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UK needs fracking regulatory supremo

Words: Laura Edgar

There should be a dedicated regulator for onshore underground energy to address the UK’s current planning and regulatory system, says a new report.

UK Planning, Regulation and Local Engagement is the Task Force on Shale Gas’s first interim report since its launch in September 2014.

The group aims to “provide an impartial, transparent and evidence-based assessment of the potential benefits and risks of shale gas extraction to the United Kingdom”.

The onshore underground regulator, says the report, should take on the responsibilities of the Environment Agency (EA), Health and Safety Executive (HSE) and the regulatory activities of the Department of Energy and Climate Change (DECC). The regulator would also have joint accountability to the Department for Environment, Food and Rural Affairs (Defra) and the DECC.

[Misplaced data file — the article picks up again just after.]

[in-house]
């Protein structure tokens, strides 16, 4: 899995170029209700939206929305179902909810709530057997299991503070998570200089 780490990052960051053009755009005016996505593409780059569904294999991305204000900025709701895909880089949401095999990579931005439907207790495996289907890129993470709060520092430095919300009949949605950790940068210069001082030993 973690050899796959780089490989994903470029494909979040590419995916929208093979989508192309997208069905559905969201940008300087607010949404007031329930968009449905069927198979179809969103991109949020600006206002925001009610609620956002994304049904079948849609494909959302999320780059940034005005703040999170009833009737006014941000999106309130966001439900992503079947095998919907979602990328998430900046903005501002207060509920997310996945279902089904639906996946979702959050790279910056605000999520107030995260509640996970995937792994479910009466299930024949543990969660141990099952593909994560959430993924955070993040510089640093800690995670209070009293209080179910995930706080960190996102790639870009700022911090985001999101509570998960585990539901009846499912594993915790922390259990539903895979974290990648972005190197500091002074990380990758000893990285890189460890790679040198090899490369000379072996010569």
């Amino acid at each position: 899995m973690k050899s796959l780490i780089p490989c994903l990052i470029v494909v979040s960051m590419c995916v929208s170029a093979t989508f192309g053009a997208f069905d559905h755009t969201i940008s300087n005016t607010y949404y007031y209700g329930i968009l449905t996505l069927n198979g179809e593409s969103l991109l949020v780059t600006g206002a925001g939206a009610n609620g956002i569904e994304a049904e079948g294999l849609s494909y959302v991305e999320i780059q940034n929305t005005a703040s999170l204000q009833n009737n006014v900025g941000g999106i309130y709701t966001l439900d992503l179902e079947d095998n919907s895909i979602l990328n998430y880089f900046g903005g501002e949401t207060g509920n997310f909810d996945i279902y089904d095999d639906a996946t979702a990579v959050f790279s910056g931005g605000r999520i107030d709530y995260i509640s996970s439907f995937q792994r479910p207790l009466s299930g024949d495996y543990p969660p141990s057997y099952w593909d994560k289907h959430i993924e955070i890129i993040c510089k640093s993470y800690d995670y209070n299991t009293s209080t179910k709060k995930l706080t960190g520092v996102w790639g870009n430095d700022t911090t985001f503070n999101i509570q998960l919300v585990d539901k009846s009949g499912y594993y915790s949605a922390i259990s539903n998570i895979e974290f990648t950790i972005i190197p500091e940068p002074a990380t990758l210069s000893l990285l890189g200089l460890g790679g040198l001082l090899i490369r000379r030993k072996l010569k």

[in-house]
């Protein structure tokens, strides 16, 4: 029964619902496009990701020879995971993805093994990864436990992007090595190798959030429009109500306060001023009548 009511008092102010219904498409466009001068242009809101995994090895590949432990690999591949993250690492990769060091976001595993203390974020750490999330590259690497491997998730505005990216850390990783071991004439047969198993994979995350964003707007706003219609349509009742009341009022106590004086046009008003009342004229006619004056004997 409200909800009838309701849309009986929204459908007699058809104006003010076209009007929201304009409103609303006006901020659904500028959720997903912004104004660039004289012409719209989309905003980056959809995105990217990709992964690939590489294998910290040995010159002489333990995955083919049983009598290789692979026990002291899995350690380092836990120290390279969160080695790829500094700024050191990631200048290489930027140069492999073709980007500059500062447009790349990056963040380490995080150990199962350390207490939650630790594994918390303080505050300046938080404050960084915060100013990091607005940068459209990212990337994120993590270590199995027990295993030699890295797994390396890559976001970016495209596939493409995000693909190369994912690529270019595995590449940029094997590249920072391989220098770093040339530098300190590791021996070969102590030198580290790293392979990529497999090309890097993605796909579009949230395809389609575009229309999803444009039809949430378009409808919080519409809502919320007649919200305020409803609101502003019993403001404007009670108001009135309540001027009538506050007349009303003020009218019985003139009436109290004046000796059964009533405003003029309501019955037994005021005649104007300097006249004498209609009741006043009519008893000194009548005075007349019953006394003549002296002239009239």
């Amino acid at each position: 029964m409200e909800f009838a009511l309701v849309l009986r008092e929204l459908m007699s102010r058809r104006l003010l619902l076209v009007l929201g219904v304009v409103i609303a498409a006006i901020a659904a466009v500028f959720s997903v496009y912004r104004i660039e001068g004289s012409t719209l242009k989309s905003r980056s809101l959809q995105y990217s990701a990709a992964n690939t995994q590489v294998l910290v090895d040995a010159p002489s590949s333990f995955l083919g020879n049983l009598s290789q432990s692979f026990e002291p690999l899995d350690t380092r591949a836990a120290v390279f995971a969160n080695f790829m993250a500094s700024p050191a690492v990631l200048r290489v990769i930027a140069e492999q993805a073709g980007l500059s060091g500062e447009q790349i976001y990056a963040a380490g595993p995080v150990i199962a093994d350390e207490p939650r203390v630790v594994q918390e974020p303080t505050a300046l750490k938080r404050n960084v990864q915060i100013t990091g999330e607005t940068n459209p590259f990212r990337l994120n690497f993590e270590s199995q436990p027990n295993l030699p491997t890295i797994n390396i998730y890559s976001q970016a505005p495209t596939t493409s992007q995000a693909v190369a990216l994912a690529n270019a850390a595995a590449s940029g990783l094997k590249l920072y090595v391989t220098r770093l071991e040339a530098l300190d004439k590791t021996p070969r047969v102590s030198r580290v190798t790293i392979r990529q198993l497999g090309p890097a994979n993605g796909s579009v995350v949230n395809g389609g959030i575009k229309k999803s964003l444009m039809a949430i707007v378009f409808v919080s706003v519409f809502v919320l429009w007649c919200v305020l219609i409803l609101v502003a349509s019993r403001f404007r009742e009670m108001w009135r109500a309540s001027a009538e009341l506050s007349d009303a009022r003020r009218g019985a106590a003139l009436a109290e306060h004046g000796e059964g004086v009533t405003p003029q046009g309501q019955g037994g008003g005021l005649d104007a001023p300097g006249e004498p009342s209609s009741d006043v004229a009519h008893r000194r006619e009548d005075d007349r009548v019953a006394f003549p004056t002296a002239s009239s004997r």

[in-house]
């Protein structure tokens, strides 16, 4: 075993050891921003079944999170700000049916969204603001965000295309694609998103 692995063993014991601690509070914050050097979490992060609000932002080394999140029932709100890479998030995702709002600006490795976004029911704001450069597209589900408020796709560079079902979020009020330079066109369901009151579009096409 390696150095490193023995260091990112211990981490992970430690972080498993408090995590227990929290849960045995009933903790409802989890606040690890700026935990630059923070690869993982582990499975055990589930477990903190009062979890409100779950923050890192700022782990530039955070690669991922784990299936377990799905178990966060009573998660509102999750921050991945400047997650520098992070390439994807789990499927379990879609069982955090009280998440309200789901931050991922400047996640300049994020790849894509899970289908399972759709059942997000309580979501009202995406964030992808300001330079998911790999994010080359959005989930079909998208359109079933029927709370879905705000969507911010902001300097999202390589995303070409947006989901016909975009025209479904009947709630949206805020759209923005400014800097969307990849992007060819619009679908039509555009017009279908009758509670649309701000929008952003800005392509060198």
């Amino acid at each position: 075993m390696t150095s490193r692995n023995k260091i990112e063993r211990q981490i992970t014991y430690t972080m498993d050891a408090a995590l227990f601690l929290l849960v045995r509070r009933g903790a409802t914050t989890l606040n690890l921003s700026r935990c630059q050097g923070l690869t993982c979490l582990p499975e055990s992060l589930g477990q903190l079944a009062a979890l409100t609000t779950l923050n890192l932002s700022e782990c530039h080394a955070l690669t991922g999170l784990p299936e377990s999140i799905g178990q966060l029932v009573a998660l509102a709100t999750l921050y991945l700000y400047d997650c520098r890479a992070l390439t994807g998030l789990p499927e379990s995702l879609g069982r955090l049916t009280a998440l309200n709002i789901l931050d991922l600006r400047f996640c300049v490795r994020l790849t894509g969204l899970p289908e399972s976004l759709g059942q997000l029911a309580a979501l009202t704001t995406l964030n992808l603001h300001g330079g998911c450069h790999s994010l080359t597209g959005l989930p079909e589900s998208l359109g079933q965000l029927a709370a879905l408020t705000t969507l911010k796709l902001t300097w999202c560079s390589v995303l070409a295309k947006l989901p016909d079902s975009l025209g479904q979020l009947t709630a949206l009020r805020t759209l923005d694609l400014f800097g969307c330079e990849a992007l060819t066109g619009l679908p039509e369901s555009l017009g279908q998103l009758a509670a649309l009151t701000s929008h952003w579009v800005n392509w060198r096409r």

Before the establishment of this regulator, the report adds, the existing system, which it described as “complex”, should continue to operate because it does work.

But, the task force explains, if the industry develops and the number of applications increases, a simpler system would be required. Therefore, “a new government after 7 May 2015 should legislate as soon as possible” for a new regulator.

Lord Chris Smith, chair of the Task Force on Shale Gas, said: “Speaking to local communities, we have been struck by how complex the regulatory framework appears, and how this leads to a lack of confidence in the system.

“We believe the creation of a new, bespoke regulator for onshore underground energy would command more public confidence for ensuring proper monitoring and regulation of any proposed shale gas industry.”

The task force also recommends that:

  •  Proactive, independent monitoring must be undertaken by the new regulator to ensure that all sites are compliant with permits so that, the task force explains, “the public can be assured that any examples of poor implementation are being identified and remedied”.
  •  The risk assessment should be readily understandable.
  •  Local authorities should have a statutory duty to consult the new regulator when assessing an application.
  • Consultation and community engagement must begin before a proposal is formally submitted to the new regulator or planning authority.